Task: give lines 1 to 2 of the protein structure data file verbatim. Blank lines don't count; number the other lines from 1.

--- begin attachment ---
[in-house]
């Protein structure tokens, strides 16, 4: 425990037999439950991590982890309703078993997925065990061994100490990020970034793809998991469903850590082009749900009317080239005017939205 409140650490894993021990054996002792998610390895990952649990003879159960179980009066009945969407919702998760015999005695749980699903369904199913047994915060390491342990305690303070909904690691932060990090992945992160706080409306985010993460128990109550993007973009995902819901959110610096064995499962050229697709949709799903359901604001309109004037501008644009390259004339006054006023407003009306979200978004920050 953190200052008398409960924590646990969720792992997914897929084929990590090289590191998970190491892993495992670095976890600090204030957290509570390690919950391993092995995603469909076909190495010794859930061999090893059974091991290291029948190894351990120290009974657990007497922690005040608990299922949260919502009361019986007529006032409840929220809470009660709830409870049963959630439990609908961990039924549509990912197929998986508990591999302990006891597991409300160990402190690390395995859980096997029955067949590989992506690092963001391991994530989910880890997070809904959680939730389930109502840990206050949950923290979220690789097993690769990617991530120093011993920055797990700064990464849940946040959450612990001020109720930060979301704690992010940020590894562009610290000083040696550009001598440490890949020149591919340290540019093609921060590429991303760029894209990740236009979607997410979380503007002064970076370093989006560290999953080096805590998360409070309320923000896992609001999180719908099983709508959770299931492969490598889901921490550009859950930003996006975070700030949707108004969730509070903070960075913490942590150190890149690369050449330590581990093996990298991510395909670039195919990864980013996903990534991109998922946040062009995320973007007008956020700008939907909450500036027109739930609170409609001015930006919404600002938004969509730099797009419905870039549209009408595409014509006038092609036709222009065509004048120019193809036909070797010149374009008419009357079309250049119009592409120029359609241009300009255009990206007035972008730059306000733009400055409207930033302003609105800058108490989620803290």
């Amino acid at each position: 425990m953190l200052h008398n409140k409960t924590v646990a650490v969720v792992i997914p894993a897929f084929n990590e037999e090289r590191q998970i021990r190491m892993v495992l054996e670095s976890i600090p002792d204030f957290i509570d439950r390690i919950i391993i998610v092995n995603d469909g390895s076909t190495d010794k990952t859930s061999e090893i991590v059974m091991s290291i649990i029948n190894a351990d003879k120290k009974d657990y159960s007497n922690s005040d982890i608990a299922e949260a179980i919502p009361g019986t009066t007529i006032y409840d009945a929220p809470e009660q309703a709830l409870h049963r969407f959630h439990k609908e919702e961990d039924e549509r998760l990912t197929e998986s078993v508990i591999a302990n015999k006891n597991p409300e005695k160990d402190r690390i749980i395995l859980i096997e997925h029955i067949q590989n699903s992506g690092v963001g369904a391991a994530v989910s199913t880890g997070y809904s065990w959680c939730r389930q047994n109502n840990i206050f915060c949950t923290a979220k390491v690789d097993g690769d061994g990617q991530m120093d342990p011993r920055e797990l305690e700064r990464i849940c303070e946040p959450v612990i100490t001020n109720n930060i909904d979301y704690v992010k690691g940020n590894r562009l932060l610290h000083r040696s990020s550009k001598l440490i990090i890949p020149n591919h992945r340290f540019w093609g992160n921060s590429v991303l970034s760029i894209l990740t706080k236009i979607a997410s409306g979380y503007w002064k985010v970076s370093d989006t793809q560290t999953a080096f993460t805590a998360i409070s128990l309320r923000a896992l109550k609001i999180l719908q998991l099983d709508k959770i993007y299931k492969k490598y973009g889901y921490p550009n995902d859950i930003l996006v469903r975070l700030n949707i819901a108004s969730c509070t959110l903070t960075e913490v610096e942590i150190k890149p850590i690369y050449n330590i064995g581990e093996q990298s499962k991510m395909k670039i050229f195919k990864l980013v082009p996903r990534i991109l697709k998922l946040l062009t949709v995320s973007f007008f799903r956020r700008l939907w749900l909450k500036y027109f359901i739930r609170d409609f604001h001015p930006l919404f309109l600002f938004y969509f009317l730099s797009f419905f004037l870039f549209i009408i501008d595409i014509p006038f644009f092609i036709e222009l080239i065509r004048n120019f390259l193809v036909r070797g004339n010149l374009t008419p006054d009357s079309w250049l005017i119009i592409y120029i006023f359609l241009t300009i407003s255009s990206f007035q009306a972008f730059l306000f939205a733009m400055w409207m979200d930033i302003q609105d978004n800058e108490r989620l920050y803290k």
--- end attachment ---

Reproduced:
[in-house]
């Protein structure tokens, strides 16, 4: 425990037999439950991590982890309703078993997925065990061994100490990020970034793809998991469903850590082009749900009317080239005017939205 409140650490894993021990054996002792998610390895990952649990003879159960179980009066009945969407919702998760015999005695749980699903369904199913047994915060390491342990305690303070909904690691932060990090992945992160706080409306985010993460128990109550993007973009995902819901959110610096064995499962050229697709949709799903359901604001309109004037501008644009390259004339006054006023407003009306979200978004920050 953190200052008398409960924590646990969720792992997914897929084929990590090289590191998970190491892993495992670095976890600090204030957290509570390690919950391993092995995603469909076909190495010794859930061999090893059974091991290291029948190894351990120290009974657990007497922690005040608990299922949260919502009361019986007529006032409840929220809470009660709830409870049963959630439990609908961990039924549509990912197929998986508990591999302990006891597991409300160990402190690390395995859980096997029955067949590989992506690092963001391991994530989910880890997070809904959680939730389930109502840990206050949950923290979220690789097993690769990617991530120093011993920055797990700064990464849940946040959450612990001020109720930060979301704690992010940020590894562009610290000083040696550009001598440490890949020149591919340290540019093609921060590429991303760029894209990740236009979607997410979380503007002064970076370093989006560290999953080096805590998360409070309320923000896992609001999180719908099983709508959770299931492969490598889901921490550009859950930003996006975070700030949707108004969730509070903070960075913490942590150190890149690369050449330590581990093996990298991510395909670039195919990864980013996903990534991109998922946040062009995320973007007008956020700008939907909450500036027109739930609170409609001015930006919404600002938004969509730099797009419905870039549209009408595409014509006038092609036709222009065509004048120019193809036909070797010149374009008419009357079309250049119009592409120029359609241009300009255009990206007035972008730059306000733009400055409207930033302003609105800058108490989620803290």